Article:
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Real Power Lies in the Ability to Discharge

X—, an RC teacher in our Area,1 has gotten sick during RC workshops ever since her first workshop thirteen years ago. Lately this has happened after her Co-Counseling sessions as well.

I have noticed that people are uneasy around her deep discharge. There have been several unaware attempts to interrupt my counseling of her, and I have noticed that when others counsel her, their directions often limit, instead of encourage, deeper discharge.

I think that the “oppression of discharge” makes all of us struggle with using sessions as fully as possible. Every culture has its own variation of this.

It has been useful for me to travel to workshops in other places to open myself up to deeper discharge. For many years, when I returned to my own country, it was like a thick blanket dropped over me as soon as I crossed the border. Over the years the blanket became thinner; then it became a sheet. I got more and more space to fight for myself and my ability to discharge within my own culture and with my own people.

We discussed this in our leaders’ group and came up with2 a plan for our upcoming Area workshop. When X— got sick as expected, around 4:00 PM on Saturday, we started a three-hour session for her, with me as her main counselor (I got some time off to eat). We managed to increasingly move her attention from (fear of) sickness to the discharge of heavy fear. We also got her more in control of the session by encouraging discharge and reassuring her that she was doing the right thing by allowing deeper discharge. There were obvious changes: less nausea, less throwing up,3 more sweating, and more and more rapid changes between warm and cold. After that, her session continued as a demonstration in front of the whole workshop, and during the mini-sessions the whole group discharged heavily.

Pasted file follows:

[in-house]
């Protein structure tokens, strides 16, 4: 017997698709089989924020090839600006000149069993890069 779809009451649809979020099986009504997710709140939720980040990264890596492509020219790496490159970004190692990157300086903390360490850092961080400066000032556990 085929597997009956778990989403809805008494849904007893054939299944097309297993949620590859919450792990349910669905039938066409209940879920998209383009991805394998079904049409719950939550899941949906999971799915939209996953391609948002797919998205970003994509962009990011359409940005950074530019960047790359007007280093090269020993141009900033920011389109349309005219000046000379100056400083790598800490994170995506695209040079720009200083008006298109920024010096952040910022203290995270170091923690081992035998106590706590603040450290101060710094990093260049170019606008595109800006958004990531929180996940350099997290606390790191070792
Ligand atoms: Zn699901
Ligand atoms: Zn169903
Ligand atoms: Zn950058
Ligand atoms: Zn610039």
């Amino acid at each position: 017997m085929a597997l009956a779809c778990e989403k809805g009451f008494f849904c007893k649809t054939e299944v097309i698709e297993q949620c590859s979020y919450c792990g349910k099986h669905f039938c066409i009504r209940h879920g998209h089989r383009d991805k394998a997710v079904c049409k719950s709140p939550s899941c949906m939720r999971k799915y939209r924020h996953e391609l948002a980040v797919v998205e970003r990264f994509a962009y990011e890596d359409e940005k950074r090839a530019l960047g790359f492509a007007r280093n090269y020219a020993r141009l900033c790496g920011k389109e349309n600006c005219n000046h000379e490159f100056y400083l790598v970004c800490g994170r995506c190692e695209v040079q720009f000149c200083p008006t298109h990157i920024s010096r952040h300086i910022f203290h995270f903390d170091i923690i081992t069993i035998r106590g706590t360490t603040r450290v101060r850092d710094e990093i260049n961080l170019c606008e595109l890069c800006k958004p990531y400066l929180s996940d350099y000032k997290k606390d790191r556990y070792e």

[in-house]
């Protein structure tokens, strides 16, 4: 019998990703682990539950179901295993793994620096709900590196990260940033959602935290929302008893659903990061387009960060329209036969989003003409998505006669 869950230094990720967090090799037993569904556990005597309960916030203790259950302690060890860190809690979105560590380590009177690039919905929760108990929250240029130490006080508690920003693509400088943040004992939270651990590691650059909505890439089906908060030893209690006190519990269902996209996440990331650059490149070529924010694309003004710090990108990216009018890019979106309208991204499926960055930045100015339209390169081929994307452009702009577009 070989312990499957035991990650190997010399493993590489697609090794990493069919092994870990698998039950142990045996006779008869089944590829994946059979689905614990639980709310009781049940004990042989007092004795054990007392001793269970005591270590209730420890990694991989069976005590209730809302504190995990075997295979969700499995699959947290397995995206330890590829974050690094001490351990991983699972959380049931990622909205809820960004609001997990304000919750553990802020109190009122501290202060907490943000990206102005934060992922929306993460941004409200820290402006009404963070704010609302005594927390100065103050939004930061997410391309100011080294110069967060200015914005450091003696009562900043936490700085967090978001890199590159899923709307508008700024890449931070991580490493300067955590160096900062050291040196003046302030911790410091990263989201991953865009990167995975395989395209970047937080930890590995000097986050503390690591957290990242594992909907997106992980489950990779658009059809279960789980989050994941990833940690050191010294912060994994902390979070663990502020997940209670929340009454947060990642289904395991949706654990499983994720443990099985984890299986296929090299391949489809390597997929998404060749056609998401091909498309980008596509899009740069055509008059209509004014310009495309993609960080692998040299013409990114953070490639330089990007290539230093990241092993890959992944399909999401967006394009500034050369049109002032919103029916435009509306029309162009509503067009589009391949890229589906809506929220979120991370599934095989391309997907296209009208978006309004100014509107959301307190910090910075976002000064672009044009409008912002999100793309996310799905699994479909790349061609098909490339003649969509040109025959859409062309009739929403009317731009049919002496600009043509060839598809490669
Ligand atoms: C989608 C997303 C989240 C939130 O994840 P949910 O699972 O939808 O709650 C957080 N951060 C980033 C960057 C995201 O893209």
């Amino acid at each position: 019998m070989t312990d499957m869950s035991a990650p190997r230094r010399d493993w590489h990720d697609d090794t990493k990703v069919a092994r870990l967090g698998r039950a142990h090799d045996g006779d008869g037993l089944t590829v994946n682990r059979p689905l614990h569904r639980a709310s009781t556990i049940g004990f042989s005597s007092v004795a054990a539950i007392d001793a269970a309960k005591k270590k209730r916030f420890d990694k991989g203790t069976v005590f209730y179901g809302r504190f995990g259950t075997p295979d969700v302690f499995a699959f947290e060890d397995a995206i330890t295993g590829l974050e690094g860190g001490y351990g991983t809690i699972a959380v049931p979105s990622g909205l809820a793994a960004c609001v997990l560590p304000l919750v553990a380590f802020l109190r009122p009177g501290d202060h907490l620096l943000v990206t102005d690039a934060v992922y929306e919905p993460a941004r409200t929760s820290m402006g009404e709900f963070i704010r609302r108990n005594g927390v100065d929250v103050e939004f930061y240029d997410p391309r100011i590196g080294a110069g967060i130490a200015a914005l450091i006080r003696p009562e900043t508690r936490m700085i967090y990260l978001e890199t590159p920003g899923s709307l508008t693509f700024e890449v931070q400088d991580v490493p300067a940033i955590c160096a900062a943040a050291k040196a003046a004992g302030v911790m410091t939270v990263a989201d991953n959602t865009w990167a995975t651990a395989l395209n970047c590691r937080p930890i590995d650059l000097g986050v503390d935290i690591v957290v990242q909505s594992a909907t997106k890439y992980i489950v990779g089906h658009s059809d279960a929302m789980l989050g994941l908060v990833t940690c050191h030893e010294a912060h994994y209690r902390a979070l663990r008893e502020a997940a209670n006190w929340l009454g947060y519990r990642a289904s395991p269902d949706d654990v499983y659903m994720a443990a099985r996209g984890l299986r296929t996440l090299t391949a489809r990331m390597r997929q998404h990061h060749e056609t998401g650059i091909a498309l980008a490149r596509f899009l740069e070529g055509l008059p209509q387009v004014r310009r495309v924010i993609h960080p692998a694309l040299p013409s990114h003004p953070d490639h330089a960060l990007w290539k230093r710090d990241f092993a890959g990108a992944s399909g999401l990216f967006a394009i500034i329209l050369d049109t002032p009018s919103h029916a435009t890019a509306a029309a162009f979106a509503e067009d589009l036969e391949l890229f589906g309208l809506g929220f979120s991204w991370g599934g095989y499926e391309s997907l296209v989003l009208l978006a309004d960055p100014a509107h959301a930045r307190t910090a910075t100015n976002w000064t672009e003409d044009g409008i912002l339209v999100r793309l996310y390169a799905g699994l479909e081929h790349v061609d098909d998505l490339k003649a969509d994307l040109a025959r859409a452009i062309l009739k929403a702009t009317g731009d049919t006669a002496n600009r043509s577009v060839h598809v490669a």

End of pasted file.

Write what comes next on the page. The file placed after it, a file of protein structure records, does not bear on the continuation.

I explained what I thought we’d discovered: that almost all distracting thoughts are literal early distress recordings, and that these recordings interrupt discharge and our ability to get full results from our sessions.

The next morning we did counsel-the-leader. I got to cry from beginning to end because there was so much good attention. The level of discharge stayed high during that day, and several people kept having big sessions in the weeks following the workshop. Several now have a bigger awareness of fighting for their re-emergence. It looks like we made some important progress.

Counseling with attention away from distress is very different from counseling with attention away from discharge. I have found the following article useful and relevant: “‘Away from Distress’ Doesn’t Mean Repressing Discharge,” by Sue Lemon and Harvey Jackins, on page 27 of Present Time No. 62.

We limit our heavy discharge for a number of reasons. We confuse discharge with being hurt. We long for the comfort of a life without pain. We are afraid to fully feel and show love, friendship, grief, anger, and fear. We are afraid of being “mad.”4 We are afraid of and avoid our feelings about war, conflict, and violence. We are afraid to look at the horrors our ancestors committed and endured.

In summary, we are afraid to notice, feel, and discharge how bad we feel and how bad we feel about ourselves. But we need to do this to fully understand how oppression works, to understand the role of institutions and how society needs to change. Otherwise we can stay stuck with a limited picture of reality and repeat the mistakes our ancestors made.

Twenty years ago I started with a simple direction, “I am afraid of showing my feelings!” I slowly began to scrape off the first layers of fear.

I have since made many attempts to show and explain to people the difference between attention off of distress and attention off of discharge and the difference between being good and feeling bad. I have tried to show that real power lies in the ability to discharge.

Frank van den Heuvel
Nieuwegein, The Netherlands
Translated by Frank van den Heuvel
Reprinted from the e-mail
discussion list for RC teachers


1 An Area is a local RC Community.
2 “Came up with” means thought of.
3 “Throwing up” means vomiting.


Last modified: 2020-07-17 20:50:52+00